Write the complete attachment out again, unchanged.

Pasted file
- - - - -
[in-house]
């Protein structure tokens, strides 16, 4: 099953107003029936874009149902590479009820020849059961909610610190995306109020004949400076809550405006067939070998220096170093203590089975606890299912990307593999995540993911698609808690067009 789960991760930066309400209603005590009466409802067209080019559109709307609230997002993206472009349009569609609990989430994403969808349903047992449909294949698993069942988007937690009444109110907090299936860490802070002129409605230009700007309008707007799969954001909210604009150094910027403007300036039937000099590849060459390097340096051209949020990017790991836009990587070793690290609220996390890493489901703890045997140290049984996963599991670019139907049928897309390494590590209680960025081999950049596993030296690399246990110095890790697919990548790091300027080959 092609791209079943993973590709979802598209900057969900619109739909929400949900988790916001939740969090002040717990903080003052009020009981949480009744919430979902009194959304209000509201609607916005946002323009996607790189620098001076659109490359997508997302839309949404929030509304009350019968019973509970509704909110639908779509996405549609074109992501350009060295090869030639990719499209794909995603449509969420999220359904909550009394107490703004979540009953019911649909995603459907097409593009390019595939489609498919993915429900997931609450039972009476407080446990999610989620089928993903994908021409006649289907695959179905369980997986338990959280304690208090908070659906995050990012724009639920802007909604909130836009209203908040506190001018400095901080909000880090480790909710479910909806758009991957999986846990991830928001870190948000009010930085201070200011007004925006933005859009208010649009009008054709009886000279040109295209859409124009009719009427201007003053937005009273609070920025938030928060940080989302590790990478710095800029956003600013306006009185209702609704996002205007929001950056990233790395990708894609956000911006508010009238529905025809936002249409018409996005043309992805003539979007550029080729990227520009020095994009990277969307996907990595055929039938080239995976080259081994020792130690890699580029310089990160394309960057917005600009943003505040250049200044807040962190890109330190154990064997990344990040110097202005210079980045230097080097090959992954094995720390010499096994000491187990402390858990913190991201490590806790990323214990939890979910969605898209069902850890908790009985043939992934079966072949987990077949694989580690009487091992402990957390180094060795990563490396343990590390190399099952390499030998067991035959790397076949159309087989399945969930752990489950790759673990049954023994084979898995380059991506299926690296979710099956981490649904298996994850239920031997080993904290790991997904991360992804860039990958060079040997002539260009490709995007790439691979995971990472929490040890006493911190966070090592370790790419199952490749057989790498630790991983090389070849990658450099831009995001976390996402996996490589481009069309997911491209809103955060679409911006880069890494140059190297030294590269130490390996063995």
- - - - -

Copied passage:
[in-house]
């Protein structure tokens, strides 16, 4: 099953107003029936874009149902590479009820020849059961909610610190995306109020004949400076809550405006067939070998220096170093203590089975606890299912990307593999995540993911698609808690067009 789960991760930066309400209603005590009466409802067209080019559109709307609230997002993206472009349009569609609990989430994403969808349903047992449909294949698993069942988007937690009444109110907090299936860490802070002129409605230009700007309008707007799969954001909210604009150094910027403007300036039937000099590849060459390097340096051209949020990017790991836009990587070793690290609220996390890493489901703890045997140290049984996963599991670019139907049928897309390494590590209680960025081999950049596993030296690399246990110095890790697919990548790091300027080959 092609791209079943993973590709979802598209900057969900619109739909929400949900988790916001939740969090002040717990903080003052009020009981949480009744919430979902009194959304209000509201609607916005946002323009996607790189620098001076659109490359997508997302839309949404929030509304009350019968019973509970509704909110639908779509996405549609074109992501350009060295090869030639990719499209794909995603449509969420999220359904909550009394107490703004979540009953019911649909995603459907097409593009390019595939489609498919993915429900997931609450039972009476407080446990999610989620089928993903994908021409006649289907695959179905369980997986338990959280304690208090908070659906995050990012724009639920802007909604909130836009209203908040506190001018400095901080909000880090480790909710479910909806758009991957999986846990991830928001870190948000009010930085201070200011007004925006933005859009208010649009009008054709009886000279040109295209859409124009009719009427201007003053937005009273609070920025938030928060940080989302590790990478710095800029956003600013306006009185209702609704996002205007929001950056990233790395990708894609956000911006508010009238529905025809936002249409018409996005043309992805003539979007550029080729990227520009020095994009990277969307996907990595055929039938080239995976080259081994020792130690890699580029310089990160394309960057917005600009943003505040250049200044807040962190890109330190154990064997990344990040110097202005210079980045230097080097090959992954094995720390010499096994000491187990402390858990913190991201490590806790990323214990939890979910969605898209069902850890908790009985043939992934079966072949987990077949694989580690009487091992402990957390180094060795990563490396343990590390190399099952390499030998067991035959790397076949159309087989399945969930752990489950790759673990049954023994084979898995380059991506299926690296979710099956981490649904298996994850239920031997080993904290790991997904991360992804860039990958060079040997002539260009490709995007790439691979995971990472929490040890006493911190966070090592370790790419199952490749057989790498630790991983090389070849990658450099831009995001976390996402996996490589481009069309997911491209809103955060679409911006880069890494140059190297030294590269130490390996063995």